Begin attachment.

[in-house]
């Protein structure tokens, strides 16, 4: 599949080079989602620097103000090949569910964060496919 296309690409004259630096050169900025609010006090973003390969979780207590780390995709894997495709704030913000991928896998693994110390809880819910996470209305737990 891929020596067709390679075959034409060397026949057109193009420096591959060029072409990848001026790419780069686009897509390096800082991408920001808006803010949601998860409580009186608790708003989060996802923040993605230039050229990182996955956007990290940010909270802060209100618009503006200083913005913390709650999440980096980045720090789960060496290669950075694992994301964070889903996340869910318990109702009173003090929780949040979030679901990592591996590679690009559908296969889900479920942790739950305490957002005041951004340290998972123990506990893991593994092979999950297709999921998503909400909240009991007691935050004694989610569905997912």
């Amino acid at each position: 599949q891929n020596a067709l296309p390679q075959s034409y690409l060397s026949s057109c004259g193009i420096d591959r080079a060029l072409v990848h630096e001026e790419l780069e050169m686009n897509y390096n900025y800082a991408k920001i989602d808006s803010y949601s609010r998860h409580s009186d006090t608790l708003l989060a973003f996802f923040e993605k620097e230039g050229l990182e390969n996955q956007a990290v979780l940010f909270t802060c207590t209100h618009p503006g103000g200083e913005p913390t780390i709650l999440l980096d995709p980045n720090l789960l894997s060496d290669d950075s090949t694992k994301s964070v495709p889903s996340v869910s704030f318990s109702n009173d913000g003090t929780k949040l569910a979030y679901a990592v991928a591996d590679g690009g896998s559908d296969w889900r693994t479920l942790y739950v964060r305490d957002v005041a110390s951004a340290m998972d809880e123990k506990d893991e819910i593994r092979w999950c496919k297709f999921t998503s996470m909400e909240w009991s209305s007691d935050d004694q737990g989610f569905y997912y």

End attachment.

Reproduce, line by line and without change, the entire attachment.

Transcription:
[in-house]
């Protein structure tokens, strides 16, 4: 599949080079989602620097103000090949569910964060496919 296309690409004259630096050169900025609010006090973003390969979780207590780390995709894997495709704030913000991928896998693994110390809880819910996470209305737990 891929020596067709390679075959034409060397026949057109193009420096591959060029072409990848001026790419780069686009897509390096800082991408920001808006803010949601998860409580009186608790708003989060996802923040993605230039050229990182996955956007990290940010909270802060209100618009503006200083913005913390709650999440980096980045720090789960060496290669950075694992994301964070889903996340869910318990109702009173003090929780949040979030679901990592591996590679690009559908296969889900479920942790739950305490957002005041951004340290998972123990506990893991593994092979999950297709999921998503909400909240009991007691935050004694989610569905997912």
């Amino acid at each position: 599949q891929n020596a067709l296309p390679q075959s034409y690409l060397s026949s057109c004259g193009i420096d591959r080079a060029l072409v990848h630096e001026e790419l780069e050169m686009n897509y390096n900025y800082a991408k920001i989602d808006s803010y949601s609010r998860h409580s009186d006090t608790l708003l989060a973003f996802f923040e993605k620097e230039g050229l990182e390969n996955q956007a990290v979780l940010f909270t802060c207590t209100h618009p503006g103000g200083e913005p913390t780390i709650l999440l980096d995709p980045n720090l789960l894997s060496d290669d950075s090949t694992k994301s964070v495709p889903s996340v869910s704030f318990s109702n009173d913000g003090t929780k949040l569910a979030y679901a990592v991928a591996d590679g690009g896998s559908d296969w889900r693994t479920l942790y739950v964060r305490d957002v005041a110390s951004a340290m998972d809880e123990k506990d893991e819910i593994r092979w999950c496919k297709f999921t998503s996470m909400e909240w009991s209305s007691d935050d004694q737990g989610f569905y997912y």